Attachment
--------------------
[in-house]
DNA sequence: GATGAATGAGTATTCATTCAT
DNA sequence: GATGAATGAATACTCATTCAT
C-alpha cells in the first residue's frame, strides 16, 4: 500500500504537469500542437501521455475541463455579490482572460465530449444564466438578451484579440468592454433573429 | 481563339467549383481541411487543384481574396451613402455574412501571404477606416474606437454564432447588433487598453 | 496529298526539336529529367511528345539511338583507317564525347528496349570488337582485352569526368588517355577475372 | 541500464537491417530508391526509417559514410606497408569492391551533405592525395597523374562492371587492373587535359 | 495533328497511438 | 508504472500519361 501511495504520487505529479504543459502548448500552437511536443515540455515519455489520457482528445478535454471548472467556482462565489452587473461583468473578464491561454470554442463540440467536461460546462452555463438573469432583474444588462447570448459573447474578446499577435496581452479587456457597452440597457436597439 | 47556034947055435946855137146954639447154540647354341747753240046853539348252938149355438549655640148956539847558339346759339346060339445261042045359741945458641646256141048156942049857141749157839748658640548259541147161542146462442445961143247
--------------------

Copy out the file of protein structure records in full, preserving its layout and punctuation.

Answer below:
[in-house]
DNA sequence: GATGAATGAGTATTCATTCAT
DNA sequence: GATGAATGAATACTCATTCAT
C-alpha cells in the first residue's frame, strides 16, 4: 500500500504537469500542437501521455475541463455579490482572460465530449444564466438578451484579440468592454433573429 | 481563339467549383481541411487543384481574396451613402455574412501571404477606416474606437454564432447588433487598453 | 496529298526539336529529367511528345539511338583507317564525347528496349570488337582485352569526368588517355577475372 | 541500464537491417530508391526509417559514410606497408569492391551533405592525395597523374562492371587492373587535359 | 495533328497511438 | 508504472500519361 501511495504520487505529479504543459502548448500552437511536443515540455515519455489520457482528445478535454471548472467556482462565489452587473461583468473578464491561454470554442463540440467536461460546462452555463438573469432583474444588462447570448459573447474578446499577435496581452479587456457597452440597457436597439 | 47556034947055435946855137146954639447154540647354341747753240046853539348252938149355438549655640148956539847558339346759339346060339445261042045359741945458641646256141048156942049857141749157839748658640548259541147161542146462442445961143247